• Chocoholics unite

    Chocolate gains respect with ongoing research
  • If your New Year's resolution was to resolve your chocoholism, not so fast. In case you haven't heard, chocolate fills one's heart, literally, with love.
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  • If your New Year's resolution was to resolve your chocoholism, not so fast. In case you haven't heard, chocolate fills one's heart, literally, with love.
    Chocolate manufacturers are warm and fizzy these days about ongoing research that centers around chocolate's health benefits. Aside from being a respectable source of magnesium and other vitamins and minerals, chocolate contains a toothsome array of plant chemicals or phytonutrients.
    According to a study from the School of Pharmacy (conducted on the world's happiest lab rats) in Granada, Spain, "the habitual use of cocoa" helped correct "the negative effects of long-term feeding with a diet moderately deficient in magnesium."
    In humans, a diet deficient in magnesium poses serious cardiovascular risk, which leads to the question: How do we habitually eat chocolate without getting fat?
    Answer: Look for the dark stuff, showing greater than 70 percent cacao on the label. Though dark chocolate is certainly caloric, it has less sugar and should be free of milk. Eat one or two rows, say a third of a small bar, rather than looking at a bar as a single serving. Alternatively, try eating raw cacao nibs, unsweetened bits of the cacao seed. When cooked, the nibs tend to be more bitter. You can buy the raw ones in bulk at the Ashland Food Co-op and add them to trail mixes. Try pressing the nibs into halved, pitted dates, topping them with an almond — a nutty, sweet, heart-healthy treat.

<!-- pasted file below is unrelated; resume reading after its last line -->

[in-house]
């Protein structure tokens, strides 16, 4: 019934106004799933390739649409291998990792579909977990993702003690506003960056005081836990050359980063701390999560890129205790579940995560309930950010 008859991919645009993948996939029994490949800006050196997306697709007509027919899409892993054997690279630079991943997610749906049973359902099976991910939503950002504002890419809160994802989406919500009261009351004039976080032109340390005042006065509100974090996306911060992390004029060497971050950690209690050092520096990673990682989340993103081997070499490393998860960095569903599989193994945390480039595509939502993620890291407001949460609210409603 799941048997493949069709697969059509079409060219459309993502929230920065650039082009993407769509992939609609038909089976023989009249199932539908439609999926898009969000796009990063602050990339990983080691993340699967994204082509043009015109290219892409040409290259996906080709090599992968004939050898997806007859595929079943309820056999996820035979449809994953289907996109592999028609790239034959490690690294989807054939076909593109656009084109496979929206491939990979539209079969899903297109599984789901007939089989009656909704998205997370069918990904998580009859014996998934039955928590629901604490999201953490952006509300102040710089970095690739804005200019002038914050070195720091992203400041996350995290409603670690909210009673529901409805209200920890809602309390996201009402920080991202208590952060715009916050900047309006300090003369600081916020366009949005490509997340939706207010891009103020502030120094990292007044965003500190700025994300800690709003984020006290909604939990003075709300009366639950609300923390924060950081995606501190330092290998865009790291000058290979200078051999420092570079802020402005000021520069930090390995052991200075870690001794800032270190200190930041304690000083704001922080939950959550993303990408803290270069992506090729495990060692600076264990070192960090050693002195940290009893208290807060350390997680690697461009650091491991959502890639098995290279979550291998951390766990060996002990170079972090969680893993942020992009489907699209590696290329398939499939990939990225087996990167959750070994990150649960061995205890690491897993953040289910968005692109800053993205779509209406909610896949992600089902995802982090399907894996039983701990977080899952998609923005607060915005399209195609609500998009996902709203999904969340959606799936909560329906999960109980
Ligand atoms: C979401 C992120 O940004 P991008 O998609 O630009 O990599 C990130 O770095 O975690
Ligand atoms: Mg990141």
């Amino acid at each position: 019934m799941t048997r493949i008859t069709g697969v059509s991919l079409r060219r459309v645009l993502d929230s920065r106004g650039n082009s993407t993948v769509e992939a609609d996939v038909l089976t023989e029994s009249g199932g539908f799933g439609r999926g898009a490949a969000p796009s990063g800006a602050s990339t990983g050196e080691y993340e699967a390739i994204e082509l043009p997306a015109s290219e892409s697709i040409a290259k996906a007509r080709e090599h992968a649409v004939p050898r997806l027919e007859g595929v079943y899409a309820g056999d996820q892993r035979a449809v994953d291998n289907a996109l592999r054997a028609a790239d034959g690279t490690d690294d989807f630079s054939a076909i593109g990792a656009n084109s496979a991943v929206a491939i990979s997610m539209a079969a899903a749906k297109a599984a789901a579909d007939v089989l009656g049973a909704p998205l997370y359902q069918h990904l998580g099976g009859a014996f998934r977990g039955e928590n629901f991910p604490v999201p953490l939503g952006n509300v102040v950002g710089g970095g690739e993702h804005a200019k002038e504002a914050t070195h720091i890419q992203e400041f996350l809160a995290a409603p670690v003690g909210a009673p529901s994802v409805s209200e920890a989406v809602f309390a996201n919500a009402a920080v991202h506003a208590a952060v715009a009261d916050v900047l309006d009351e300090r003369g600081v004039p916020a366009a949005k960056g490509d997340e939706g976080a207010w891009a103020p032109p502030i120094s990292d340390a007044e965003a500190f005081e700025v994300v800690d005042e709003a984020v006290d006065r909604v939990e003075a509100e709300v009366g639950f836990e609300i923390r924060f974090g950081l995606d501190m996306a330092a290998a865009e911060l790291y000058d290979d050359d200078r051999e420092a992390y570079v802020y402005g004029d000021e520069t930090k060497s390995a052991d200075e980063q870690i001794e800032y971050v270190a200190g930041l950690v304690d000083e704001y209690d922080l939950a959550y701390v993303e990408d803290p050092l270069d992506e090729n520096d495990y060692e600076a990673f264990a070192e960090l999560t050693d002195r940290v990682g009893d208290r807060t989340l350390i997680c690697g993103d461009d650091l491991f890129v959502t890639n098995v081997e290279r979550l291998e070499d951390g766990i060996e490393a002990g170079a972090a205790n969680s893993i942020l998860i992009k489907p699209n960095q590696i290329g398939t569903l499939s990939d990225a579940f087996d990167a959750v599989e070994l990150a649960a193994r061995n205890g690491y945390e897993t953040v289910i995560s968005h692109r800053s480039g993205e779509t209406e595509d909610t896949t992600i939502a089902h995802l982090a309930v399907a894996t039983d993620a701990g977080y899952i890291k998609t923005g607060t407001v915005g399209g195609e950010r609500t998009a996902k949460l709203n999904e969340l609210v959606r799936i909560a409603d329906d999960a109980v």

Dark-chocolate foods produced by appropriate methods contribute significant amounts of beneficial flavonoids to the diet. These compounds may enhance cardiovascular health by delaying blood clotting (having "aspirin-like" effects) and helping to reduce inflammation. Dark chocolate has more antioxidants than tea or wine, on a per-serving basis, providing broad protection against chronic disease.
    Though chocolate alone won't save you from a heart attack, it's getting lots of attention, especially in the Rogue Valley, where it's becoming a food group all its own.
    Michael Altman is a nutritionist at Ventana Wellness in Medford and the Centre for Natural Healing in Ashland. E-mail him at michael@ventanawellness.com
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